Former prime minister Pierre Trudeau looks on as Cuban President Fidel Castro gestures during a visit in Havana on Jan. 27, 1976. (Photo: Fred Chartrand/CP)Cuba's ambassador to Canada says there may also be an opportunity to visit with Fidel Castro too. "I think this question has been worked out, and there is a chance. I don't know how it will end," ambassador Julio Garmendia Pena said in an interview Monday. "I'm sure Fidel would like to meet him, and it would be a great opportunity for him to say hello to a friend of his father, and for Fidel to greet his closest friend's son as a prime minister.” Fidel Castro has maintained a sporadic public profile since he formally ceded control of the Caribbean island country, 135 kilometres off the southern tip of Florida, to his younger brother. He has met world leaders, including the visiting president of Portugal just weeks ago, and Pope Francis last year, said Pena.
Pierre Trudeau the first NATO leader to visit Cuba
Former Cuban President Fidel Castro holds baby Michel as Pierre and Margaret Trudeau look on during their state visit to Cuba in this Jan., 1976 photo. (Photo: CP)"From a personal point of view, it impressed us that he came to Cuba with his family. He brought his son, who was only three months and 26 days old," Castro told the CBC National Magazine in an October 2000 interview. "I met that little baby when he came here when he wasn't even four months old, and he won everyone's heart." Trudeau's youngest son died in a British Columbia avalanche in 1998. Two years later, Castro made a stunning appearance at Pierre Trudeau's funeral in Montreal, where he also rubbed shoulders with former U.S. president Jimmy Carter.
Castro attended ex-PM's state funeral
"I'm sure Fidel would like to meet him, and it would be a great opportunity for him to say hello to a friend of his father, and for Fidel to greet his closest friend's son as a prime minister."Trudeau will meet Raul Castro and other government officials, and will likely tour Old Havana. He may also visit a university where he can interact with Cuban youth, said Pena. The Cuban government also hopes that the visit will highlight potential trade and investment opportunities for Canadian businesses in Cuba, particularly in the biotechnology sector, he added. Cuba hopes that the decision of the Barack Obama administration in December 2014 to restore diplomatic ties might make some Canadian companies a little less skittish about running afoul of the U.S. government and seek some long-term investment opportunities. Canada's decision to host the secret talks between the U.S. and Cuba that led to Obama thawing relations with Cuba was a pivotal step in the long process towards his country's "normalization" of relations with the U.S., said Pena.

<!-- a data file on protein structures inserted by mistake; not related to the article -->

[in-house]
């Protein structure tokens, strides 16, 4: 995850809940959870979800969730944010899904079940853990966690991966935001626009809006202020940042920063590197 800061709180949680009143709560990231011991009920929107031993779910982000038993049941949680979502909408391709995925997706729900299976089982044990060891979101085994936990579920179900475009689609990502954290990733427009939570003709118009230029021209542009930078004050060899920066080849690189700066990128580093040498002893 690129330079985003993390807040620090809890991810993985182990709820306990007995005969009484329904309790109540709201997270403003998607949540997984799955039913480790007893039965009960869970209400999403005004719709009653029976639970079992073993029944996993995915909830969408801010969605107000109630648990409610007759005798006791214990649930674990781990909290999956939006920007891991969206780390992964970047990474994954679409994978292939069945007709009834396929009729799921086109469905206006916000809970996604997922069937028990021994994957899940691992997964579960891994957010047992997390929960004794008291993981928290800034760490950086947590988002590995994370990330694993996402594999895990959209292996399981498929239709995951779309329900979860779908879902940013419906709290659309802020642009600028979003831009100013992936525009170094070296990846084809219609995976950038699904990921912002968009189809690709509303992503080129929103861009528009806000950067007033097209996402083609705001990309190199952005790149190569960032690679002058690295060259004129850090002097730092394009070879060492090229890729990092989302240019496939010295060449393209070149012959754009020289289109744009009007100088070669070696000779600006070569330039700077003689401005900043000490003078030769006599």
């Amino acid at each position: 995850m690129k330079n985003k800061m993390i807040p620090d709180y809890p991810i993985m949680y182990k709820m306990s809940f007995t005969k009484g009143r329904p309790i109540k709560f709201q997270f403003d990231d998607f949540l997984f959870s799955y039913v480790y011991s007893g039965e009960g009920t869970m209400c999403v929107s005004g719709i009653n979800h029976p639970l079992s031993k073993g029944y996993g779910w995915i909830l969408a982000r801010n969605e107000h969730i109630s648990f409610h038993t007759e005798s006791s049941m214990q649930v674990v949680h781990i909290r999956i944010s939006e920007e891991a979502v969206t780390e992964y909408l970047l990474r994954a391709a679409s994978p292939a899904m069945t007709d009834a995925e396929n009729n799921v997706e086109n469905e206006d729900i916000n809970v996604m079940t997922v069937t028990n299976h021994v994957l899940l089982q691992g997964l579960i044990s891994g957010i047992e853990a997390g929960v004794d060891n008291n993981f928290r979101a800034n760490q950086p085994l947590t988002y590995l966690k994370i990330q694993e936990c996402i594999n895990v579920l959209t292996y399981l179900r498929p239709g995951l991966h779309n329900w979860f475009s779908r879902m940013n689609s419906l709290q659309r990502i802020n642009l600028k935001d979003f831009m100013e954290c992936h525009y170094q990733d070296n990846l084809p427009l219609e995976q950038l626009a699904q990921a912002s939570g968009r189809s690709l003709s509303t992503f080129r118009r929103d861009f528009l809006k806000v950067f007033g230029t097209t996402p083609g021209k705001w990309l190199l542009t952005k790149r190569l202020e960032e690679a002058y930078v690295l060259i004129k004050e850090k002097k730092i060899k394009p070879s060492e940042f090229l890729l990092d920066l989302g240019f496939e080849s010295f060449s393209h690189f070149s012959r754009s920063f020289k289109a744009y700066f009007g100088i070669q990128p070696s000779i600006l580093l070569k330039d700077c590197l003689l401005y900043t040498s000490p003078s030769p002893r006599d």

Canada helped ease Cuba tensions with U.S."Canada served as the connection to be able to carry out such important conversations — talks — in a discreet manner," said Pena. "Not because of anything against the press, but because things could not be achieved if there was a leak." Trudeau's visit to Cuba will be part of a larger trip that also includes stops in Argentina, where he will meet the country's president, and Peru, where he will participate in the Asia Pacific Economic Cooperation Leaders' meeting. "Cuba and Argentina are two of our closest partners in the hemisphere. I look forward to working with President Castro and President Macri to stimulate more trade and investment with Canada, grow the middle class, and foster closer people-to-people ties for the benefit of all our citizens," Trudeau said in a statement issued Tuesday.
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